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article imageSenator Boxer Won't Give Back Award

By Mac     Jan 28, 2007 in Politics
In a meeting with CAIR on Tuesday, Sen. Boxer stuck to her guns. . .
Senator Boxer will not be returning the award she withdrew from an official at CAIR after learning some ugly truths about the organization, despite demands from CAIR that she reinstate the award.
In December, Senator Barbara Boxer (D-Calif) gave a "humanitarian" award to the head of CAIR in California. CAIR, the Council for American Islamic Relations, is a controversial organizations with ties to terrorist activity in the Middle East. It sells itself in the U.S. as an organization working for understanding between American Muslims and the mainstream American culture.
When a public outcry arose, and some criticism even from members of the Democratic party in Congress, Boxer educated herself a bit about CAIR's history, and rescinded the award. See my original story here:
Protests by CAIR persuaded her to have a sit-down meeting with its officials. Shortly after the meeting Boxer announced to the press that the award would not be returned to CAIR, and that she stood by her policy of withdrawing support from the organization.
Why should we care about this? Because CAIR is arguably the most visible Muslim "humanitarian" organization in America. It seems to show up whenever there is a news story involving Muslims. For example, it rushed to defend the six imams removed from the airplane in Minneapolis in November, even threatening to sue the airline. ( It showed up to defend Muslim cabdrivers around the country when they refused to carry passengers with (unopened) bottles of alcohol or seeing-eye dogs. ( It sponsors the first Muslim member of Congress - Keith Ellison (D - Minn), himself increasingly controversial.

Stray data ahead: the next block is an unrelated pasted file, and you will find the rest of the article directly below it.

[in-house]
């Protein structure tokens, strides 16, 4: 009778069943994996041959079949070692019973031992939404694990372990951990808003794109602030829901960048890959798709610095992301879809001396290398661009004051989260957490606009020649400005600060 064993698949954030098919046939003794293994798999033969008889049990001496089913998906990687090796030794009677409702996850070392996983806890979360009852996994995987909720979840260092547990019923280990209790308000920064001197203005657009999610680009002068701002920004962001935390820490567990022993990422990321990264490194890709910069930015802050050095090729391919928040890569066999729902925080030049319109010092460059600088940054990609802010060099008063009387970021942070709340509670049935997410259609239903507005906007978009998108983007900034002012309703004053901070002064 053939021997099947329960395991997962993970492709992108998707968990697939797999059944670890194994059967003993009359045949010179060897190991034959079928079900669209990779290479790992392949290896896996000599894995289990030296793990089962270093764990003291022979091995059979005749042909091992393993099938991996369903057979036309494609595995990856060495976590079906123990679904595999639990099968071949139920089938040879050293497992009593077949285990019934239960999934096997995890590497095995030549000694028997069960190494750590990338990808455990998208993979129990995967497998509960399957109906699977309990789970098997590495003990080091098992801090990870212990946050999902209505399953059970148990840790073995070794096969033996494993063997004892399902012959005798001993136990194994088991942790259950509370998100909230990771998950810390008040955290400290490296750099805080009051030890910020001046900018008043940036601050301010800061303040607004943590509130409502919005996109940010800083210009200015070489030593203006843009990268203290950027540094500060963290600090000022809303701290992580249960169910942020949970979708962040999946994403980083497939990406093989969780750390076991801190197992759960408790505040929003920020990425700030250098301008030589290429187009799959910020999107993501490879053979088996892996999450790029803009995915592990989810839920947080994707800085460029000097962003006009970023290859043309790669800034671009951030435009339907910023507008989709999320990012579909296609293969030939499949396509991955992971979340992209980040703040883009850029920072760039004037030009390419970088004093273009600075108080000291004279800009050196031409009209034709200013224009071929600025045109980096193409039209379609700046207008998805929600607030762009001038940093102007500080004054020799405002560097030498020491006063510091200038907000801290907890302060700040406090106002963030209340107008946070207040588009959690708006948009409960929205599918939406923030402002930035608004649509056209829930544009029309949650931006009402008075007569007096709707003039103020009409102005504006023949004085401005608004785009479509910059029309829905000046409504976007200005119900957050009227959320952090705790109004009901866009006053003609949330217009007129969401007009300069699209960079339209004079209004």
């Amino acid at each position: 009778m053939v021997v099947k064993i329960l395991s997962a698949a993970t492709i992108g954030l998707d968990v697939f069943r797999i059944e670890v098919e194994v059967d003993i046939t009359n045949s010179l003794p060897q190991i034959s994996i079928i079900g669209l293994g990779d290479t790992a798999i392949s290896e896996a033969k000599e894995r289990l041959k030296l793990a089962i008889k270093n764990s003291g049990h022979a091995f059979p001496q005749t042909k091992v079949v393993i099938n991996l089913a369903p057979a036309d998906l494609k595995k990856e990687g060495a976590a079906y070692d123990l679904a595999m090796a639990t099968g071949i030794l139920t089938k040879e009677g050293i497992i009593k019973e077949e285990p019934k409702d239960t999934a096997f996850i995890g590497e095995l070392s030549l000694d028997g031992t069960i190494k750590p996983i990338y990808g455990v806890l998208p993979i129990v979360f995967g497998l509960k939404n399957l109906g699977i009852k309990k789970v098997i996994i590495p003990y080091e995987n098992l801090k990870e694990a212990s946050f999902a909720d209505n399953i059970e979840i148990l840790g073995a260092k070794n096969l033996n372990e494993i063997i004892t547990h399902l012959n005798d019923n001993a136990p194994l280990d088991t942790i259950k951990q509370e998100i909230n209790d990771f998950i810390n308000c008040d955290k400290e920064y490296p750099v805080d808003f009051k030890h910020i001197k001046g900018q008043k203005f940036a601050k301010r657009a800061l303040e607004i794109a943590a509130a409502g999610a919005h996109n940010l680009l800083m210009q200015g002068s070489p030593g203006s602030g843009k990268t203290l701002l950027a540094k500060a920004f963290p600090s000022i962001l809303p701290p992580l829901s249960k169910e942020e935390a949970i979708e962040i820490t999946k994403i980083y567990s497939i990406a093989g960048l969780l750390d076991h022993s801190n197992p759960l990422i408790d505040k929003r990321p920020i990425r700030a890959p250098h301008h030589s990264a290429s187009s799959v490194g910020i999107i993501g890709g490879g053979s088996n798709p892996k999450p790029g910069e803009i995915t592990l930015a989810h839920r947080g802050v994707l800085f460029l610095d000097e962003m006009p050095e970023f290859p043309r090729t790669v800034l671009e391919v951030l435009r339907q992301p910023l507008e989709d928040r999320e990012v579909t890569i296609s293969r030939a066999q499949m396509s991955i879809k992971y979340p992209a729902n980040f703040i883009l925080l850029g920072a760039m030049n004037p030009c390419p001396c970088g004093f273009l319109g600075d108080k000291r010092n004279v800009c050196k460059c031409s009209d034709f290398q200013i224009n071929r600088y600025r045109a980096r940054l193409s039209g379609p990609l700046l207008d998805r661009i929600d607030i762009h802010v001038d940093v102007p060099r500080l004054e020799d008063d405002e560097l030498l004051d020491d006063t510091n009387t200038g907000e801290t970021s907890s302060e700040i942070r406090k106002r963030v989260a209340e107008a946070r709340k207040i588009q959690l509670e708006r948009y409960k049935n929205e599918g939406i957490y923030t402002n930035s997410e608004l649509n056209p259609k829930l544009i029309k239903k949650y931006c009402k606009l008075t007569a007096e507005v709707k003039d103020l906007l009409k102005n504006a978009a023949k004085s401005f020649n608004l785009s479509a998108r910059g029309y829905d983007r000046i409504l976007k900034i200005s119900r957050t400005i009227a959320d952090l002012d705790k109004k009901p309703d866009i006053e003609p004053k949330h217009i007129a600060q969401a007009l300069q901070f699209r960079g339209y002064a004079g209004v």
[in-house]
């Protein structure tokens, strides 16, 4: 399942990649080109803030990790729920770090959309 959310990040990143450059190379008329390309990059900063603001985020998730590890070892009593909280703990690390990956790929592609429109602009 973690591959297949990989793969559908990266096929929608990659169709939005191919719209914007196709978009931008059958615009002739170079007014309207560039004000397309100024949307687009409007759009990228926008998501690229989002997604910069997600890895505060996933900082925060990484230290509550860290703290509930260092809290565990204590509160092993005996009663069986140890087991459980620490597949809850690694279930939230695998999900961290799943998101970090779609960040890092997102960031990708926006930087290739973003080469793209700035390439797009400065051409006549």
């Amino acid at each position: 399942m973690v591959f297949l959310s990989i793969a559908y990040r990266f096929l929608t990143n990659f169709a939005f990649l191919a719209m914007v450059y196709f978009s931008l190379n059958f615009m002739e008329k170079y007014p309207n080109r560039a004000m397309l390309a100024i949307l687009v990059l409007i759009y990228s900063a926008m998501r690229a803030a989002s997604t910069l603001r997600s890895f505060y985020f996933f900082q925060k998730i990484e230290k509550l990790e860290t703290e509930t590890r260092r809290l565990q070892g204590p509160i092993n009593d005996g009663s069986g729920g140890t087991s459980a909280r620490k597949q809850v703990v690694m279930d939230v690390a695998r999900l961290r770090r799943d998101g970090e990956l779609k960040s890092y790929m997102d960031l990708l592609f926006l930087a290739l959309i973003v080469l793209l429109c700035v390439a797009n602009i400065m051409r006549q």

In the past, several pro-Muslim organizations have been shut down after monetary ties to terrorism were definitively shown. CAIR seems to be headed in that direction too. The story of its terrorist ties is interesting and revealing, but it isn't as important as the pattern it represents: that of pro-Islamic organizations whose outward appearance is that of a charity or social services organization, but whose real motive turns out to be the advancement and/or funding of terrorist activities.
Defenders of CAIR and like organizations still argue that there is no "proof" of its shadier activities. In fact, there is at this time abundant proof. It's leaders have been convicted not only in the U.S. but in the MIddle East of financing and smuggling arms, plotting terrorist attacks, receiving funds from Middle East based terrorist organizations. CAIR's criminal activities are a documented fact. And they continue to grow.
The other big element to the story is the rather newfound wisdom of Congressional leaders - members of both parties have gotten wise to CAIR's real purpose, and are making its life a bit more difficult. It's about time. The new determination by our leaders to confront radical elements of Islam rather than coddling and appeasing them as a "minority" as political correctness dictates, is very encouraging and speaks to their concern for our safety.
The article offers a great historical overview of CAIR as an entity for those who want a clearer idea. It's short, clear, and to the point.
"If CAIR’s mission statement is to enhance an understanding of the religion that it holds supreme, then it is surely succeeding."
More about CAIR, Boxer, Award
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